Group explores referendum option in effort to force city to target tenants rather than the property owners.
By Doug Page
Thursday, December 27, 2007
PIQUA — A landlord group is considering challenging the city’s new property maintenance ordinances, calling them intolerable.
“I’m looking into our options for a referendum,” said Chuck Starrett, president of the landlord group POINT. “We’ve just been trying to slow them (the city) down, for them to be reasonable.”
Last week, after the required three readings over three meetings, the City Commission passed a package of eight ordinances to make the city’s efforts at code enforcement more effective.
The ordinances provide an alternative to criminal action for violations. City staff believes the new procedures will lead to better and quicker response from property owners to problems.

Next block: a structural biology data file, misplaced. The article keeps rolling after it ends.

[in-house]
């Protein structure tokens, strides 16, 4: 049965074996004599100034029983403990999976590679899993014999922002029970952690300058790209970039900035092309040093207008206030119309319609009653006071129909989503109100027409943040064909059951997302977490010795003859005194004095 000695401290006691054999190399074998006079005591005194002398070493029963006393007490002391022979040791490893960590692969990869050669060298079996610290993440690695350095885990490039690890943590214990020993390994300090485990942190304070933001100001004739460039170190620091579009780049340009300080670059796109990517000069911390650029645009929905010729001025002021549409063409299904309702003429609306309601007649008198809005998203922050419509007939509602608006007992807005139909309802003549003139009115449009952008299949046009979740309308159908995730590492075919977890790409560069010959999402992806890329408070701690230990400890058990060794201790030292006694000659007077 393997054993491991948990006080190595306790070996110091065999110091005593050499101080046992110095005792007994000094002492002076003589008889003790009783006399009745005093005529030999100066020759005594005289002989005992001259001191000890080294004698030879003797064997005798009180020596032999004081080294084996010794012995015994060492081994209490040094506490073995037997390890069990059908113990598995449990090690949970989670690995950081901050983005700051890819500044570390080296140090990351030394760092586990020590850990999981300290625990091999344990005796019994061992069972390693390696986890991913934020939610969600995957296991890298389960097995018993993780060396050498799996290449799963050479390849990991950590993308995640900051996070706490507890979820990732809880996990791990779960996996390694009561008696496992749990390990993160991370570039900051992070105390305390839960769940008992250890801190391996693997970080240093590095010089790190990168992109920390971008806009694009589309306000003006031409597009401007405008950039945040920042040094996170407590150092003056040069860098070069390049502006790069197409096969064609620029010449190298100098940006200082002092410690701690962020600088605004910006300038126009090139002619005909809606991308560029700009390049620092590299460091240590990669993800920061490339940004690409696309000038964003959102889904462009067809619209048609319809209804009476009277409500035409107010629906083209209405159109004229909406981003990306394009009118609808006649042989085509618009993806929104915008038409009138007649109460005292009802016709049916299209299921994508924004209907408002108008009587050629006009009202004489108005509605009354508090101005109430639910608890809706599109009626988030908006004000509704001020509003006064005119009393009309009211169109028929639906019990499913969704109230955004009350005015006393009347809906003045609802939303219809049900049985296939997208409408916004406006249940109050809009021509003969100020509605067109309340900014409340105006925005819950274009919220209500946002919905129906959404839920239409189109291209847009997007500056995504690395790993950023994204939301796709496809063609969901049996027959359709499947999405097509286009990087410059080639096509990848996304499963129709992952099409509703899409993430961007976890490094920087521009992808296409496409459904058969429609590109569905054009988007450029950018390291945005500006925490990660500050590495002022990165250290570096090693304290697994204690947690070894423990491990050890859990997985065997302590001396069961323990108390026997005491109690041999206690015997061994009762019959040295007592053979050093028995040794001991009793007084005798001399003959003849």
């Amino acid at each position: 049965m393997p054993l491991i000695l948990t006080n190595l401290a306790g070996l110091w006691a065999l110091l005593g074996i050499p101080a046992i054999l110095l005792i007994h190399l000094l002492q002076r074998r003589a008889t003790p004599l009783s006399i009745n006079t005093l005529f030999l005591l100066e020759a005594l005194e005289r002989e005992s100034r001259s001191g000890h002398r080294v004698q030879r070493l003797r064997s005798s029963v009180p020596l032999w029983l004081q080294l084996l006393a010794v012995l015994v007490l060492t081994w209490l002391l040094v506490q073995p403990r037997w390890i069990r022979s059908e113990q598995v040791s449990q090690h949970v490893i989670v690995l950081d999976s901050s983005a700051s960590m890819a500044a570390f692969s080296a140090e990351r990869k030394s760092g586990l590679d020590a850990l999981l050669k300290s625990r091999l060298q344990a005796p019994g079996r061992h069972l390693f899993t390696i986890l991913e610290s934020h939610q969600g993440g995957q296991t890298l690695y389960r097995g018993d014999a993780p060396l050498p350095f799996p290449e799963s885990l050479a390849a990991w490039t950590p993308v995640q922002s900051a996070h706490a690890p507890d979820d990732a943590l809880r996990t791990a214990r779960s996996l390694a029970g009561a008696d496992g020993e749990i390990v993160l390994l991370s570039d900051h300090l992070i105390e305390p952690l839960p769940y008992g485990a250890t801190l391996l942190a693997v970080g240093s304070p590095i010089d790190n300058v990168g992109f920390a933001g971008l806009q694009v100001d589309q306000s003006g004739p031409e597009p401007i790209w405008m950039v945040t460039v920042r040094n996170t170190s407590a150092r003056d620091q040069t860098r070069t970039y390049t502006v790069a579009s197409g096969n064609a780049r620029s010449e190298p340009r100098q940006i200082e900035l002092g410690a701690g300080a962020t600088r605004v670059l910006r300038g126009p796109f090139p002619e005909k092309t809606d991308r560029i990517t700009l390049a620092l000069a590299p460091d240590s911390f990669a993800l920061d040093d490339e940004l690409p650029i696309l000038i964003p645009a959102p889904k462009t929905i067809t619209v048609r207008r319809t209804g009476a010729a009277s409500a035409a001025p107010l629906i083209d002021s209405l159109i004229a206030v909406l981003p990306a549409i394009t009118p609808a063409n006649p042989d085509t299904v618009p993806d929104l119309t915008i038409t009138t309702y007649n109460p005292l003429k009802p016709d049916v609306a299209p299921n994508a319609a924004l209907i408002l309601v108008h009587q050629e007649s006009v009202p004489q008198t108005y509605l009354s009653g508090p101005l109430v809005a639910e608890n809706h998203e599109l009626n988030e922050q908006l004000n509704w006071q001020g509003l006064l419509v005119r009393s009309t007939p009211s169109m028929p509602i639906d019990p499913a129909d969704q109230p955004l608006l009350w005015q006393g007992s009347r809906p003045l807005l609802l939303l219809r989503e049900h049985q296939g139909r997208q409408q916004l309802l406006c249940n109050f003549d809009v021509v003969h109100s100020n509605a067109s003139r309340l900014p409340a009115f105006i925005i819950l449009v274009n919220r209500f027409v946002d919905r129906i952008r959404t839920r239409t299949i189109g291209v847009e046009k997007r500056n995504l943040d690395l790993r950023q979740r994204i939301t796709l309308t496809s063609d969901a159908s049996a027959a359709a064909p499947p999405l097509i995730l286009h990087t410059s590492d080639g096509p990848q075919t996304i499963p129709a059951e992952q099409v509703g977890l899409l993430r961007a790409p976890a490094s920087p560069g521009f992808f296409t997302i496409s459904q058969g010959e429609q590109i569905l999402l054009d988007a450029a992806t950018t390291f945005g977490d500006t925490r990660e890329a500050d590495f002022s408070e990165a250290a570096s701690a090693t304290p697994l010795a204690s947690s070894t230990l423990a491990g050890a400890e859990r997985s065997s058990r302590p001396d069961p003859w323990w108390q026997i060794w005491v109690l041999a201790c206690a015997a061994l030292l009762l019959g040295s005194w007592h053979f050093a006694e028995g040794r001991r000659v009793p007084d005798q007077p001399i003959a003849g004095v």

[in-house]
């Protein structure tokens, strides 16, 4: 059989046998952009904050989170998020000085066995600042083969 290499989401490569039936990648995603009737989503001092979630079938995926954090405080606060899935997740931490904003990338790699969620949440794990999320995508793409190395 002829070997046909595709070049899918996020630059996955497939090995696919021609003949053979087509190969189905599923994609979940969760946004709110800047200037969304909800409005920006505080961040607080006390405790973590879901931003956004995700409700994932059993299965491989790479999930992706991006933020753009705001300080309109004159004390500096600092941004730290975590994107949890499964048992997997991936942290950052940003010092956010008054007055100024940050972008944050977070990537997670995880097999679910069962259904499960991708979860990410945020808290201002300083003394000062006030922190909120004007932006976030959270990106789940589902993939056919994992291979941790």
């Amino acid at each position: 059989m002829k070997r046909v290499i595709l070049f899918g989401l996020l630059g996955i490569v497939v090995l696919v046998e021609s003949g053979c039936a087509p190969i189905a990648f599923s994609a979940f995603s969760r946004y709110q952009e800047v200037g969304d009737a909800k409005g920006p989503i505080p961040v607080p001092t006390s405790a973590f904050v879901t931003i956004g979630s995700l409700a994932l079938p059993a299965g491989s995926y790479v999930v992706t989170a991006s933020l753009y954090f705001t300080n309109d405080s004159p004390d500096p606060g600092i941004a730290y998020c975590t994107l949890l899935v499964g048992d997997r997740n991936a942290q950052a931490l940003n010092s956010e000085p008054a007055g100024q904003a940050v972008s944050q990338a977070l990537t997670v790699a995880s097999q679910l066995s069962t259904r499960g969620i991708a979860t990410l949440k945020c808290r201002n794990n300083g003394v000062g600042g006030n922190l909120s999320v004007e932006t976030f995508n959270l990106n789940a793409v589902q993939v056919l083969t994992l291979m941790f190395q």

Landlords complained the problems are often caused by their tenants’ actions. They want the tenants targeted rather than the property owners.
“We can’t find suitable tenants,” Starrett told the City Commission last week. “We’re starving to death. … We can not tolerate this.”
The past three commission meetings have been contentious with landlords telling the commissioners they are being harassed; that the city is practicing selective enforcement; and the city should clean up its own properties.
“What I’m hearing outside of the meetings from private property owners is, ‘Don’t give in to them,’ ” City Manager Fred Enderle said. “And I think the commissioners are hearing the same.”
Contact this reporter at (937) 335-3838 or dpage@DaytonDailyNews.com